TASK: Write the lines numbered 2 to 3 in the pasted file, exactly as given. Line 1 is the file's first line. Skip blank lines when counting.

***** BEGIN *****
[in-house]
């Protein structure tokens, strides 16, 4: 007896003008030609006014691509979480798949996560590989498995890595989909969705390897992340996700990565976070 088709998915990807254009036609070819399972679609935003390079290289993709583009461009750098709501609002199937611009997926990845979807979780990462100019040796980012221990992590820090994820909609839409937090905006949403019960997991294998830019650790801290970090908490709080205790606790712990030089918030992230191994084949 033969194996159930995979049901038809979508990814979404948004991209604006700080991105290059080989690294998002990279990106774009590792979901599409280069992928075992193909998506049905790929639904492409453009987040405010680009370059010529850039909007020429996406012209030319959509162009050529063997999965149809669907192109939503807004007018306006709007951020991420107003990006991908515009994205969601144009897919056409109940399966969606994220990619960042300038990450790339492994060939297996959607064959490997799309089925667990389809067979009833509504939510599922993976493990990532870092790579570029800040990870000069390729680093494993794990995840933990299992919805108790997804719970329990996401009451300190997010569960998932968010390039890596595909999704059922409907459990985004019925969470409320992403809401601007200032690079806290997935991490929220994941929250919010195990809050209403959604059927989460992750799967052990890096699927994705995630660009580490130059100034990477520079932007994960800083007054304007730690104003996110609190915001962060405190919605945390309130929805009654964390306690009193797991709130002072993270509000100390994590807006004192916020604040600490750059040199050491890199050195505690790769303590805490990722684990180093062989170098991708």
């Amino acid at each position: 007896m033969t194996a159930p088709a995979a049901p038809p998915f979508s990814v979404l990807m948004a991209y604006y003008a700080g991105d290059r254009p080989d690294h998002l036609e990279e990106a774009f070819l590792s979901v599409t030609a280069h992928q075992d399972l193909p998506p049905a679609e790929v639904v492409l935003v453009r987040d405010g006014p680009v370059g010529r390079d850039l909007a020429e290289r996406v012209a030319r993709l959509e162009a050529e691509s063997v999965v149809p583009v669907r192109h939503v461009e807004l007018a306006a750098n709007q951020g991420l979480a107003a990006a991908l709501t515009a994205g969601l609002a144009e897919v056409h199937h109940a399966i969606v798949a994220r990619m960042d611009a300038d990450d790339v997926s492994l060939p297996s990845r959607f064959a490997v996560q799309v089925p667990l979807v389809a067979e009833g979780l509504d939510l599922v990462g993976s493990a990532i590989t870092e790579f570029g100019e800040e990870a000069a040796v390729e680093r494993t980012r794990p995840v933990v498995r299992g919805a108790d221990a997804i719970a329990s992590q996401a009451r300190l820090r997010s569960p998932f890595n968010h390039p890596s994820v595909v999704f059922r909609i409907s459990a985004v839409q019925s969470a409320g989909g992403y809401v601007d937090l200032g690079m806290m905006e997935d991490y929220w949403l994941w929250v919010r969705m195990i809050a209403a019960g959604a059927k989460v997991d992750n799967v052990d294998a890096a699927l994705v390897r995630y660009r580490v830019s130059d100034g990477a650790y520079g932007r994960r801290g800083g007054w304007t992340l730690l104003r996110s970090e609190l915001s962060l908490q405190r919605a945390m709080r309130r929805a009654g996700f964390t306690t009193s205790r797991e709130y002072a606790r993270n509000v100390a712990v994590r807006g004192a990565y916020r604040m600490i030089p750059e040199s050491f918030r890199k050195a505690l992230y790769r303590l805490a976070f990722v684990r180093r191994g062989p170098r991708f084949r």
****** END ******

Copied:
């Protein structure tokens, strides 16, 4: 007896003008030609006014691509979480798949996560590989498995890595989909969705390897992340996700990565976070 088709998915990807254009036609070819399972679609935003390079290289993709583009461009750098709501609002199937611009997926990845979807979780990462100019040796980012221990992590820090994820909609839409937090905006949403019960997991294998830019650790801290970090908490709080205790606790712990030089918030992230191994084949 033969194996159930995979049901038809979508990814979404948004991209604006700080991105290059080989690294998002990279990106774009590792979901599409280069992928075992193909998506049905790929639904492409453009987040405010680009370059010529850039909007020429996406012209030319959509162009050529063997999965149809669907192109939503807004007018306006709007951020991420107003990006991908515009994205969601144009897919056409109940399966969606994220990619960042300038990450790339492994060939297996959607064959490997799309089925667990389809067979009833509504939510599922993976493990990532870092790579570029800040990870000069390729680093494993794990995840933990299992919805108790997804719970329990996401009451300190997010569960998932968010390039890596595909999704059922409907459990985004019925969470409320992403809401601007200032690079806290997935991490929220994941929250919010195990809050209403959604059927989460992750799967052990890096699927994705995630660009580490130059100034990477520079932007994960800083007054304007730690104003996110609190915001962060405190919605945390309130929805009654964390306690009193797991709130002072993270509000100390994590807006004192916020604040600490750059040199050491890199050195505690790769303590805490990722684990180093062989170098991708």
């Amino acid at each position: 007896m033969t194996a159930p088709a995979a049901p038809p998915f979508s990814v979404l990807m948004a991209y604006y003008a700080g991105d290059r254009p080989d690294h998002l036609e990279e990106a774009f070819l590792s979901v599409t030609a280069h992928q075992d399972l193909p998506p049905a679609e790929v639904v492409l935003v453009r987040d405010g006014p680009v370059g010529r390079d850039l909007a020429e290289r996406v012209a030319r993709l959509e162009a050529e691509s063997v999965v149809p583009v669907r192109h939503v461009e807004l007018a306006a750098n709007q951020g991420l979480a107003a990006a991908l709501t515009a994205g969601l609002a144009e897919v056409h199937h109940a399966i969606v798949a994220r990619m960042d611009a300038d990450d790339v997926s492994l060939p297996s990845r959607f064959a490997v996560q799309v089925p667990l979807v389809a067979e009833g979780l509504d939510l599922v990462g993976s493990a990532i590989t870092e790579f570029g100019e800040e990870a000069a040796v390729e680093r494993t980012r794990p995840v933990v498995r299992g919805a108790d221990a997804i719970a329990s992590q996401a009451r300190l820090r997010s569960p998932f890595n968010h390039p890596s994820v595909v999704f059922r909609i409907s459990a985004v839409q019925s969470a409320g989909g992403y809401v601007d937090l200032g690079m806290m905006e997935d991490y929220w949403l994941w929250v919010r969705m195990i809050a209403a019960g959604a059927k989460v997991d992750n799967v052990d294998a890096a699927l994705v390897r995630y660009r580490v830019s130059d100034g990477a650790y520079g932007r994960r801290g800083g007054w304007t992340l730690l104003r996110s970090e609190l915001s962060l908490q405190r919605a945390m709080r309130r929805a009654g996700f964390t306690t009193s205790r797991e709130y002072a606790r993270n509000v100390a712990v994590r807006g004192a990565y916020r604040m600490i030089p750059e040199s050491f918030r890199k050195a505690l992230y790769r303590l805490a976070f990722v684990r180093r191994g062989p170098r991708f084949r």